Claire is a fun character, but not always entirely sympathetic.  The tone is conversational and sardonic, and veers into absurdity every so often.  She is a completely self-absorbed young woman, one that expects everything in life to fall into her lap.  Sometimes, like other characters in the book, you get a little tired of her. Which I think might be the point.  Even Claire gets tired of Claire after a while–of being unable to find a focus, of how she lashes out at people, of how much she drinks, of how life isn’t quite what she expected.

I’ll go ahead and say this because I am of Claire’s generation: Millennials, by and large, have trouble with growing up.  The adult world stinks and we all know it, you don’t get a job at the plant and stay there 40 years anymore, and we use nostalgia as a coping mechanism.  Claire behaves and drinks and just generally conducts herself as if she were still 21, much to the chagrin of a lot of people around her.  It all rings scarily true, which is where the cringe-humor comes from.

Owens really creates a wonderful voice here, and her observations about daily life and relationships are spot-on and insightful.  And always funny, even when they get a bit dark.  I spent a lot of time making comparisons with Bridget Jones, but Claire Flannery is a great creation on her own–the satiric, drunken, ultimately hopeful voice of white upper-middle-class quarter-life crisis.

Just like Bridget’s obsessive calorie counting and weight maintenance, a lot of this stuff is funny ’cause it’s true.  And you know it’s true, fellow college-educated, middle-class 30-year-olds.  You know it’s true.

The format reminded me a lot of Helen Ellis’s brilliant American Housewife: Stories.  A couple stories in that collection started out as tweets.  If you haven’t checked out her American Housewife Twitter yet, do.  Here’s the link.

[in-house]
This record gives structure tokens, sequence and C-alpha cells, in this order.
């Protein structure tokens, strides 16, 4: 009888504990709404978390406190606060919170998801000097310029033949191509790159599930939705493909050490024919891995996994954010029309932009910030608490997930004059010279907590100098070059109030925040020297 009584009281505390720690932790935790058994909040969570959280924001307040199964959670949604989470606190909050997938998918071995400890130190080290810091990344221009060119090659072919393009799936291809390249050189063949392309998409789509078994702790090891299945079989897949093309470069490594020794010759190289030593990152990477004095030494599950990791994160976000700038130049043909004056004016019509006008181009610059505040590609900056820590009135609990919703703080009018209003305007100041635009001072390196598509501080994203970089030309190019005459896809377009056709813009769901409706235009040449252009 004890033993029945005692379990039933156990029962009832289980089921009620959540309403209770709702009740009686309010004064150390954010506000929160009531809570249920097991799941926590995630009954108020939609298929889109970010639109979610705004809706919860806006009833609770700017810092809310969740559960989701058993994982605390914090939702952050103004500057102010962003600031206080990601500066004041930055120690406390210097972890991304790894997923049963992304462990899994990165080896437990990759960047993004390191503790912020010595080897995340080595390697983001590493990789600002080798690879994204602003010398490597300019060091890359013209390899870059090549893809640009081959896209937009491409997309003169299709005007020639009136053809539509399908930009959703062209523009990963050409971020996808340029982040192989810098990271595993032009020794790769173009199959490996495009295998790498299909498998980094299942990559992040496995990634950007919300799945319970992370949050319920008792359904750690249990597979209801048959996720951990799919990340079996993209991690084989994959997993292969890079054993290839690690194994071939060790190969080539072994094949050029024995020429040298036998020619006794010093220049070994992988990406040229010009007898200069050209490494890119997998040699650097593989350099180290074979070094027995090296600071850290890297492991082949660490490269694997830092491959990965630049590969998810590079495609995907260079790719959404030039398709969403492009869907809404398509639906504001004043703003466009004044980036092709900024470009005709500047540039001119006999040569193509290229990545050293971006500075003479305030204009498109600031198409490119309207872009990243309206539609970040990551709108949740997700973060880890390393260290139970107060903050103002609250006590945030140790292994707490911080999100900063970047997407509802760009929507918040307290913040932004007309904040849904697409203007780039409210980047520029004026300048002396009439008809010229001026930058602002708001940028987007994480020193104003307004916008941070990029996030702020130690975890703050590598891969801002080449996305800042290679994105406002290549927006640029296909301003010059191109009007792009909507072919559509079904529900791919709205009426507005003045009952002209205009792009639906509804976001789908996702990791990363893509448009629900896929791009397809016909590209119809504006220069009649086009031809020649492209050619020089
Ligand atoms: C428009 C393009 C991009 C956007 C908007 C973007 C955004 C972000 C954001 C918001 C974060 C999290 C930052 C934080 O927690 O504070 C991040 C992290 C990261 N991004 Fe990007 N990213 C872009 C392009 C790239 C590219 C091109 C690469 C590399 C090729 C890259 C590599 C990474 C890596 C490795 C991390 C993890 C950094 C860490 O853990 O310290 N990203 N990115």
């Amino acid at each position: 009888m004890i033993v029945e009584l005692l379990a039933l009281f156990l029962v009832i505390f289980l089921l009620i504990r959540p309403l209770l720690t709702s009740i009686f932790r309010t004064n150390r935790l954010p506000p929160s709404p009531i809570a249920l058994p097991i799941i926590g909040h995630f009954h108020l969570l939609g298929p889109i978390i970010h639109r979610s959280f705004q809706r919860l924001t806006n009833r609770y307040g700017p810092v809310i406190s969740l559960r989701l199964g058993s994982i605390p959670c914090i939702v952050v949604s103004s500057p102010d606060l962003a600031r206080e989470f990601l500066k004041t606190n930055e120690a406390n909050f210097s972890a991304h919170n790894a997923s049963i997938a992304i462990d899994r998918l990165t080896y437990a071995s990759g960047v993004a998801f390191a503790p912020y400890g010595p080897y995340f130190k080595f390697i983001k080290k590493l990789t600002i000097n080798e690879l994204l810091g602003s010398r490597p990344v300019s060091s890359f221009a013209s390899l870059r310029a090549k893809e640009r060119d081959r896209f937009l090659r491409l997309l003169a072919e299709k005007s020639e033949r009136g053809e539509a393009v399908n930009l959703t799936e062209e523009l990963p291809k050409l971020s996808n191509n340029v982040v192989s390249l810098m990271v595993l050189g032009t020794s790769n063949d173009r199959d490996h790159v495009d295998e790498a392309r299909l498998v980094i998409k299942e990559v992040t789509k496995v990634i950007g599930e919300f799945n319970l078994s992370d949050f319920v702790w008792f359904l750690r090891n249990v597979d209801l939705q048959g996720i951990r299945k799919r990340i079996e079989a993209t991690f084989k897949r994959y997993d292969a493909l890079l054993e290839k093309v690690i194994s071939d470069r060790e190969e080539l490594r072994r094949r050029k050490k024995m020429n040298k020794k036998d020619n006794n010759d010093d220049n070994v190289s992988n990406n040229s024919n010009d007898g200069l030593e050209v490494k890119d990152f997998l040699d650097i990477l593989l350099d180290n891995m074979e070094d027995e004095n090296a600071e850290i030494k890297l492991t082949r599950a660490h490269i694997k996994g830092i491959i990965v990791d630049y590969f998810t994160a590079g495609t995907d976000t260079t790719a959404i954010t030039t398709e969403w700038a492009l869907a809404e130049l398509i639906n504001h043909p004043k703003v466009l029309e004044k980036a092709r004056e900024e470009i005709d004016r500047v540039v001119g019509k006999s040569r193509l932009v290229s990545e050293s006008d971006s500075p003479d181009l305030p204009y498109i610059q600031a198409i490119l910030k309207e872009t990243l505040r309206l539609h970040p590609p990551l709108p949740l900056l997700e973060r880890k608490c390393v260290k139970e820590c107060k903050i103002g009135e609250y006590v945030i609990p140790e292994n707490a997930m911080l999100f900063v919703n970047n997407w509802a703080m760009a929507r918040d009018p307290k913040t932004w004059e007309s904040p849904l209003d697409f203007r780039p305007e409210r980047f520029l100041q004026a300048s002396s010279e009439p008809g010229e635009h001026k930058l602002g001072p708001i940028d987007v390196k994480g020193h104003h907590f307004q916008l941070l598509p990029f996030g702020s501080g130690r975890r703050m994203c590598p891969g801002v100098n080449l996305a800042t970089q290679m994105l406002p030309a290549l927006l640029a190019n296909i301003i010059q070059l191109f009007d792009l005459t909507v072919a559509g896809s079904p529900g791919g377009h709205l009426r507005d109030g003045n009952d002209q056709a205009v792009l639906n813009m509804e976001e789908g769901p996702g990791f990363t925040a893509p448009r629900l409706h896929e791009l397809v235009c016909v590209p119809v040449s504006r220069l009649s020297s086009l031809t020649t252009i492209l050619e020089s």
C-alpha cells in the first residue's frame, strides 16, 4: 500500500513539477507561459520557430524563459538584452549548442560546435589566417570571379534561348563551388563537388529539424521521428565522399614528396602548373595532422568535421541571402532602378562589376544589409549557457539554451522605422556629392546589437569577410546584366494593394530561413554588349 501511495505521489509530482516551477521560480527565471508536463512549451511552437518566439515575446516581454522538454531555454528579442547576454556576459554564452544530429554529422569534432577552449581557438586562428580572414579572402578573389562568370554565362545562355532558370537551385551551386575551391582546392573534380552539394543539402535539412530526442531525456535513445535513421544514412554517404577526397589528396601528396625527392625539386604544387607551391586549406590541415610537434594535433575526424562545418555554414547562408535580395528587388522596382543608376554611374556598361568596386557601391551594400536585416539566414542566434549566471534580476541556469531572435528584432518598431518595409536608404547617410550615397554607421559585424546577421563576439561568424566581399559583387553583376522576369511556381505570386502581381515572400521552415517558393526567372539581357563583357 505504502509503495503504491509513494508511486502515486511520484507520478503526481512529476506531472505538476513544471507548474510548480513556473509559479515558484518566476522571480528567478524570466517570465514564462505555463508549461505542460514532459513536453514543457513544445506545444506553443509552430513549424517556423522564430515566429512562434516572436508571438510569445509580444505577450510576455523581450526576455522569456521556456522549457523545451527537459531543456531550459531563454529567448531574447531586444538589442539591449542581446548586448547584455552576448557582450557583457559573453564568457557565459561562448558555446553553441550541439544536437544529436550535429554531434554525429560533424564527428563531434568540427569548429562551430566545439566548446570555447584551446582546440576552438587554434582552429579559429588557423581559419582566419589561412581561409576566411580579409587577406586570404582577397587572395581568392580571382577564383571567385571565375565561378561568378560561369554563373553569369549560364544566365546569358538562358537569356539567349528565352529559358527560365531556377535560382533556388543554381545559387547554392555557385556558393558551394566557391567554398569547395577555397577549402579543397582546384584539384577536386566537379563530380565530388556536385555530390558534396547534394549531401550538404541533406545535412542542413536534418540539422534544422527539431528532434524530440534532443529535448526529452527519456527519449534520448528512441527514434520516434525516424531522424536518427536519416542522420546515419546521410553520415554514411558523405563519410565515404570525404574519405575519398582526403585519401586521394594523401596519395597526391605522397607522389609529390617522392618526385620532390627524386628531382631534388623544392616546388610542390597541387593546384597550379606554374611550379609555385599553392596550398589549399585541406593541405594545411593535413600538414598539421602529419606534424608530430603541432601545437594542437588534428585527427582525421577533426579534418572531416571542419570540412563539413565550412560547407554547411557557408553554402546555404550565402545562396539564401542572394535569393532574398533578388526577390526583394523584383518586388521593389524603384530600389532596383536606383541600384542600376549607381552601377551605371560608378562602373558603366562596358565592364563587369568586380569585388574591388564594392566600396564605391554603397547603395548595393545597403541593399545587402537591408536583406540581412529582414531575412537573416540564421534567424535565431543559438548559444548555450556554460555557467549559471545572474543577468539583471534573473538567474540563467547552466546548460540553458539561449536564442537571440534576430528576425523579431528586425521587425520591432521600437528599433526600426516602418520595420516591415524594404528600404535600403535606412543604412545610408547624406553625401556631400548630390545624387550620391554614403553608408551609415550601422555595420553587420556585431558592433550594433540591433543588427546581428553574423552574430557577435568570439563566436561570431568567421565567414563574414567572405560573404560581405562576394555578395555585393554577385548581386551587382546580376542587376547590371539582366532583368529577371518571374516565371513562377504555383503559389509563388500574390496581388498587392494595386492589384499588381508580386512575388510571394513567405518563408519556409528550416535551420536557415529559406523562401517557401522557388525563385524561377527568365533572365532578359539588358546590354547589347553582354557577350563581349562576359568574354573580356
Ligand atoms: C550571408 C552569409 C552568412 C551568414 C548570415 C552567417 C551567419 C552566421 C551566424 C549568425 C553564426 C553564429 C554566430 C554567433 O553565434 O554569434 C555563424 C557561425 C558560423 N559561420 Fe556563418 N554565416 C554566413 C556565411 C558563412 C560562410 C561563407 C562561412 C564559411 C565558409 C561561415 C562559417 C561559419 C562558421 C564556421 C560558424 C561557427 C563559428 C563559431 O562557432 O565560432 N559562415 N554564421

And Bridget Jones’s Diary by Helen Fielding.  You might like that one, too.

–Marie

Marie’s Reading: “13 Ways of Looking at a Fat Girl” by Mona Awad

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13 waysWhen I put down 13 Ways of Looking at a Fat Girl, I felt like Mona Awad had exposed something deep and true and uncomfortable.  By turns when reading I was amused, disgusted, pitying.

The book is a series of interconnected stories about Elizabeth, a woman on a quest to lose weight.  We follow her from her teenage years up through her twenties, getting snapshots of where she is on her journey.  She’s never happy with herself, always afraid to have her picture taken, always obsessing over every morsel consumed or piece of clothing worn.  When she does start to lose weight, she still can’t see anything but a fat girl.

Through black humor, sometimes surreal descriptive power, and biting nastiness, Awad examines women’s relationships with their bodies.  I completely agree with the blurb, which says, in part:

Mona Awad simultaneously skewers the body image-obsessed culture that tells women they have no value outside their physical appearance, and delivers a tender and moving depiction of a lovably difficult young woman whose life is hijacked by her struggle to conform. As caustically funny as it is heartbreaking.